Mos, being who he was and my friend at the time and Dave’s friend at the time, was on our pilot episode. There weren’t that many people that I could get at that moment.

When did it make that turn where artists were saying, “Oh, we’ll definitely do this”?

 

Towards the second part of season two, going into season three, the phone was just ringing.

[The TV audience] was really white male college heavy in the beginning. Then by the time season two hit, it just became a cultural thing. It was everywhere.

Were you surprised when Common decided to take his live performance of “The Food” from ‘Chappelle’s Show’ and swap it onto the album ‘Be’?

 

I wasn’t surprised. When we did “The Food” that day we had them set up in a different location and Kanye was just like, “Nah, we shouldn’t be performing back here.” I think we had them in a lounge. He was like, “Yo, we should do it in the kitchen.” It’s TV, it’s not like we had that big of a production, but we still had to shift the whole production from where we were to the kitchen, and it was dope.

The whole pitch of the show [to musicians] was, “Here’s an opportunity to do songs that you normally wouldn’t do. They’re not your singles, per se. Let’s create a video for them, almost.” We had De La perform on the tour bus, Kweli at the bottom of the Brooklyn Bridge, Mos Def in the SUV with Dave—which obviously was like the start of “Carpool Karaoke.”

These were things that we were just doing because there was an opportunity that we wanted to afford artists so it wouldn’t be stagnant, so it felt like they could be as creative as they wanted to be and we would support that as well.

Where did the idea for Block Party come from?

 

A film called Wattstax. Dave just saw it and was like, “I want to do something like that.”

Dave knows a lot of music, knows a lot of comedy. Dave watches a lot of things. I had never seen it and he told me to go find a copy of it. The only copy I could it find at that time was at a place called Kim’s. It was a video store in the Village on 8th Street. [Wattstax] was on two VHS tapes and I watched it and called him back and was like, “Okay, I get it, let’s go.”

Everyone showed up, but logistically it was a difficult thing to do. There were a lot of naysayers going into that one because we only had one day. We had a budget to shoot one day, we had no money for an alternate rain date or any of those things. As it would be, it rained crazily overnight and that morning, so we had to get the streets pumped out by the fire department. There was so much going on with that one, but that was my first film. For it to be my first film, it was a huge success.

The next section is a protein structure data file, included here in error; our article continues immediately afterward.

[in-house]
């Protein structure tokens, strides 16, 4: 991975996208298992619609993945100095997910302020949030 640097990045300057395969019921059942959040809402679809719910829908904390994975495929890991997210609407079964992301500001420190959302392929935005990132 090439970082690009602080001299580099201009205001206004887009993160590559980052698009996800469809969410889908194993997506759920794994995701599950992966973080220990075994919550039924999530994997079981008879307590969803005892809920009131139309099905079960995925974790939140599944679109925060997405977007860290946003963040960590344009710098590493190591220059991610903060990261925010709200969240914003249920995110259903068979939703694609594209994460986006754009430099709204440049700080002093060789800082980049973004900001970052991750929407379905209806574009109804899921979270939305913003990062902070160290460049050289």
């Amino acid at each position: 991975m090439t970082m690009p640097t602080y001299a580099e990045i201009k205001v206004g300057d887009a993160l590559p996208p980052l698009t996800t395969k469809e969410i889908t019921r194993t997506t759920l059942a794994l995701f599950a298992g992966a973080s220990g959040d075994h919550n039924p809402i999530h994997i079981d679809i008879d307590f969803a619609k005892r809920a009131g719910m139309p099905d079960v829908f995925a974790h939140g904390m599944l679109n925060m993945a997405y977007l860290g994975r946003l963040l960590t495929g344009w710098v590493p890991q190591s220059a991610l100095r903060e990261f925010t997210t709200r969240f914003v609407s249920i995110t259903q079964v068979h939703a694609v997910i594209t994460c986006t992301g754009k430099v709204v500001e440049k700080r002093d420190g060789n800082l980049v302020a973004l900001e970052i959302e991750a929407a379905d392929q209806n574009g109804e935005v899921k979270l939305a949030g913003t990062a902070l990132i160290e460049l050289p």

That was one where I feel that you get to the point where you’ve done it and you know what it’s supposed to be, and now you’re managing the situation and the expectations of the people around you to make sure everyone’s delivering for Dave. That’s really what it is.

What’s exciting about him is that you don’t really know what you’re going to get. Each experience is different with him.

 

You know what you’re going to get, though. You’re going to get something great, he’s not going to give you anything mediocre, ever.

Right, but some audience members are like, “Well, my friend went to the show and he said Chappelle talked about this, and that sounds great, so I want to see it.” But you might not get that.

 

Yeah, you’re not going to get that same thing. That’s intentional. How much fun would it be for him to do that over and over again?

That’s why bands break up, right?

 

Yeah, so it’s getting the audience to understand or change their expectations of what’s going to happen and think about what the performer’s doing, that it is a two-way street. It’s not just them performing for you, the performer has to be into what they’re doing as well.

I think [Chappelle has] developed and trained an audience in a very unique way that most comedians wish they could, because his core fanbase knows you sit and you wait, because he’s going to give you something. You’ve just got to wait. He’s not sitting here with punchlines, that’s not what he does, that’s not his style.

He has a pattern and a pacing that I would challenge anyone to say that they’ve seen on that level. Dave introduced me to comedy, but throughout that process, I think Dave’s the best I’ve ever seen in my life and I’ve been around the rooms enough now to say that.